Published on November 30th, 2015
The first presentation was by Geoff Huston, the Chief Scientist at APNIC. He compared the IPv6 failure rate to the IPv4 failure rate. In general both are improving over the internet, but IPv6 6to4 failure is still at 9% in 2015 and IPv6 unicast failure is at 2%. This can be compared to IPv4 failure at .2%. When the connection is actually made, IPv6 performs as fast as IPv4. Geoff’s conclusion, of course, is that the failure rate of IPv6 is higher than the failure rate of IPv4.
Dario Rossi of Telecom ParisTech presented on the performance impact of Carrier Grade Network Address Translation (CGN).
The purpose of CGN is to allow many users to share one public IPv4 address. The finding presented by Dario was that CGN has no impact on the performance – that having one user with one IPv4 address is no more effective than having many users leveraging one IPv4 address using CGN.
The third presentation of interest was George Michaelson’s presentation on “Drilling Down into Networks from the APNIC Data.” I am not sure that this was George’s intent, but my takeaway was that there is a way to implement IPv6 called 464xlat, which is not supported by Apple iOS. This is important because several carriers have implemented IPv6 using 464xlat, which means that they won’t be able to carry Apple iphones over IPv6 until either Apple supports 464xlat, or until the carrier changes the way IPv6 is implemented. In George’s presentation the carriers that appear to have implemented IPv6 counter to Apple’s iOS strategy include T-Mobile, South Korea Telecom, AT&T Mobility, Sprint, and Orange Poland. George did include in his analysis that, in the right circumstances, 464xlat can boost IPv6 capability and reduce pressure on CGN/NAT. However, it would seem like 464xlat is an impediment to full conversion to IPv6 that needs to be corrected in the longer term.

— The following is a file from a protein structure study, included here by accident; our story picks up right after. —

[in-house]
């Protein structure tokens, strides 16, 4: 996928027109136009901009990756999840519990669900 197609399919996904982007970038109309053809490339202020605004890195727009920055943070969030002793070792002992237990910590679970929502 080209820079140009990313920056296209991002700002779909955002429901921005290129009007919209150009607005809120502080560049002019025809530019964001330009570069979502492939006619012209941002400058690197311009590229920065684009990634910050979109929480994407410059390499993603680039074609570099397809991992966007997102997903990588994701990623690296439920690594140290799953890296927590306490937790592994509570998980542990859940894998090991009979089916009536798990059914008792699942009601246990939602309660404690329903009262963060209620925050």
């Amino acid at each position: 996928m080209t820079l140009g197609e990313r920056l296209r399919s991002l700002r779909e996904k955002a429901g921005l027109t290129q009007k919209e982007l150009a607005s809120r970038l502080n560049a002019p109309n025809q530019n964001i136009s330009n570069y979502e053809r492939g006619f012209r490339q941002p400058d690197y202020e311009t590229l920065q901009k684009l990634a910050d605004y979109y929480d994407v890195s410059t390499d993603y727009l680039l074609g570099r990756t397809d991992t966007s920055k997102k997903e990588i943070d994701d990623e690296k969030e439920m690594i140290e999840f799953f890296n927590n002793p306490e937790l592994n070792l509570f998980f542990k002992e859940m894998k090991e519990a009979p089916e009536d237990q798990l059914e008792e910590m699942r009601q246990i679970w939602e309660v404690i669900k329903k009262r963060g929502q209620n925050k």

There is a lot of contradictory information about the success of IPv6 in real life. It appears to me that strategies for stretching IPv4, such as CGN, are currently more effective than IPv6 standalone. This is based on IPv6 failure rates and applications not being supported over IPv6, and that the RIR’s are seeing strong evidence of continued IPv4 use in late 2015.